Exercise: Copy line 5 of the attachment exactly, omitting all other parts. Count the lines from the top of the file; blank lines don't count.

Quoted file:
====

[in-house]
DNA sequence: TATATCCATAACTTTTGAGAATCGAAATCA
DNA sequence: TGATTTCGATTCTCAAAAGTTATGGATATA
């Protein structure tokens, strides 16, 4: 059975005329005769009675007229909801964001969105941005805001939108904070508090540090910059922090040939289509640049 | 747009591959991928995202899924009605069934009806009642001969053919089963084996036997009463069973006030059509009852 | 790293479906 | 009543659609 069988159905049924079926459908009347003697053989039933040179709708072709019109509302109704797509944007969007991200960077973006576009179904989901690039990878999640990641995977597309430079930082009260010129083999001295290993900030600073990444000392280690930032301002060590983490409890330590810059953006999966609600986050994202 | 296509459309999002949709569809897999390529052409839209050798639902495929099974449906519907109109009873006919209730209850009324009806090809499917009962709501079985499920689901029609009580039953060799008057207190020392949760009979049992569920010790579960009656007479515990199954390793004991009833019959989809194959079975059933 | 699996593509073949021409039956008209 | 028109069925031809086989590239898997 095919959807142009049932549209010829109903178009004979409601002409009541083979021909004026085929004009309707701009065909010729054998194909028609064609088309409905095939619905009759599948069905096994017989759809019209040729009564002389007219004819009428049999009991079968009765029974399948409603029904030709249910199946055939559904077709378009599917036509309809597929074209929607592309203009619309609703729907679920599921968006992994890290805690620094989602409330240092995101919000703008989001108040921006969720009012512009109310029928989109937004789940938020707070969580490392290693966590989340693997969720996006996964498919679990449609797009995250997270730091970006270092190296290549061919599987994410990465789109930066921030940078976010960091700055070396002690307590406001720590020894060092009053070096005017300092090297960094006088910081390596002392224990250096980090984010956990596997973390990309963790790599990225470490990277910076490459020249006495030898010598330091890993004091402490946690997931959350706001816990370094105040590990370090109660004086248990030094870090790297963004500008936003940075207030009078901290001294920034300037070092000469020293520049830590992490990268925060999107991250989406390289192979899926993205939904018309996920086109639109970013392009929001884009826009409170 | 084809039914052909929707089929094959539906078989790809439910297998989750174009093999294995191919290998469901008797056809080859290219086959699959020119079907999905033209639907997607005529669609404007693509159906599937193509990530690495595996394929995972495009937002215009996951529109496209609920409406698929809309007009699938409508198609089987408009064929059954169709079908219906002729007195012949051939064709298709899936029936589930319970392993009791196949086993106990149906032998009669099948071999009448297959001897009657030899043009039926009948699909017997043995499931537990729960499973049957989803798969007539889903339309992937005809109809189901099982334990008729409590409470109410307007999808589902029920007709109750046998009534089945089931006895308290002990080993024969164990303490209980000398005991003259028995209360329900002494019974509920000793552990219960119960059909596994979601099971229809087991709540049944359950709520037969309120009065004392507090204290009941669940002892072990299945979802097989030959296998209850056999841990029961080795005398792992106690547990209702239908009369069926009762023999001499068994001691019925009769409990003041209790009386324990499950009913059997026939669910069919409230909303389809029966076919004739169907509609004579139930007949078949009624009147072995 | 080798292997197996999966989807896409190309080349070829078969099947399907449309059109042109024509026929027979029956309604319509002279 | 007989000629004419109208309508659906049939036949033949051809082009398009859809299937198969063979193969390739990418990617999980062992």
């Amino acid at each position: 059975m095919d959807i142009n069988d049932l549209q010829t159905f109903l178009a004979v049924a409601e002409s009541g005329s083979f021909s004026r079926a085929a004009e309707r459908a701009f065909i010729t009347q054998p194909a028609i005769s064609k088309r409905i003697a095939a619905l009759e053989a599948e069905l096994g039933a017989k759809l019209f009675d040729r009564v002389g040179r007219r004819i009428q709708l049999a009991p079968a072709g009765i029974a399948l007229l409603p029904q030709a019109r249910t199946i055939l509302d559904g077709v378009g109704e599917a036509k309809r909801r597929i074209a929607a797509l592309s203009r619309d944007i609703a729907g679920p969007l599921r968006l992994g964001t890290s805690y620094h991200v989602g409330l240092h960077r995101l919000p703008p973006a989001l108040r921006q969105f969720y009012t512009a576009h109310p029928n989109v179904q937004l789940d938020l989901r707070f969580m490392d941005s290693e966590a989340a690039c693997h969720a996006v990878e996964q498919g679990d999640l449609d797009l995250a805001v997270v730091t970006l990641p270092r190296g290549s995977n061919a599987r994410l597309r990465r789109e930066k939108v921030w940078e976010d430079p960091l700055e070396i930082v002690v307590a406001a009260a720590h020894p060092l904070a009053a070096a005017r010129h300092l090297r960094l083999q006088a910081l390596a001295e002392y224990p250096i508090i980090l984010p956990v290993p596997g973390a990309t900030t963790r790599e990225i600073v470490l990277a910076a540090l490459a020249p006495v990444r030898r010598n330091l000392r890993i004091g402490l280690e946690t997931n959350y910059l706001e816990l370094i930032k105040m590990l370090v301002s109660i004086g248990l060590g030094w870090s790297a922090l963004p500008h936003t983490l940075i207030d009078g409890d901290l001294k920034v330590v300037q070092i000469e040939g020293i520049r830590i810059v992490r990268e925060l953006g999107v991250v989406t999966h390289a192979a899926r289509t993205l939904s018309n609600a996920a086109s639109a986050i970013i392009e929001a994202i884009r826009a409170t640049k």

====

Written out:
């Amino acid at each position: 059975m095919d959807i142009n069988d049932l549209q010829t159905f109903l178009a004979v049924a409601e002409s009541g005329s083979f021909s004026r079926a085929a004009e309707r459908a701009f065909i010729t009347q054998p194909a028609i005769s064609k088309r409905i003697a095939a619905l009759e053989a599948e069905l096994g039933a017989k759809l019209f009675d040729r009564v002389g040179r007219r004819i009428q709708l049999a009991p079968a072709g009765i029974a399948l007229l409603p029904q030709a019109r249910t199946i055939l509302d559904g077709v378009g109704e599917a036509k309809r909801r597929i074209a929607a797509l592309s203009r619309d944007i609703a729907g679920p969007l599921r968006l992994g964001t890290s805690y620094h991200v989602g409330l240092h960077r995101l919000p703008p973006a989001l108040r921006q969105f969720y009012t512009a576009h109310p029928n989109v179904q937004l789940d938020l989901r707070f969580m490392d941005s290693e966590a989340a690039c693997h969720a996006v990878e996964q498919g679990d999640l449609d797009l995250a805001v997270v730091t970006l990641p270092r190296g290549s995977n061919a599987r994410l597309r990465r789109e930066k939108v921030w940078e976010d430079p960091l700055e070396i930082v002690v307590a406001a009260a720590h020894p060092l904070a009053a070096a005017r010129h300092l090297r960094l083999q006088a910081l390596a001295e002392y224990p250096i508090i980090l984010p956990v290993p596997g973390a990309t900030t963790r790599e990225i600073v470490l990277a910076a540090l490459a020249p006495v990444r030898r010598n330091l000392r890993i004091g402490l280690e946690t997931n959350y910059l706001e816990l370094i930032k105040m590990l370090v301002s109660i004086g248990l060590g030094w870090s790297a922090l963004p500008h936003t983490l940075i207030d009078g409890d901290l001294k920034v330590v300037q070092i000469e040939g020293i520049r830590i810059v992490r990268e925060l953006g999107v991250v989406t999966h390289a192979a899926r289509t993205l939904s018309n609600a996920a086109s639109a986050i970013i392009e929001a994202i884009r826009a409170t640049k």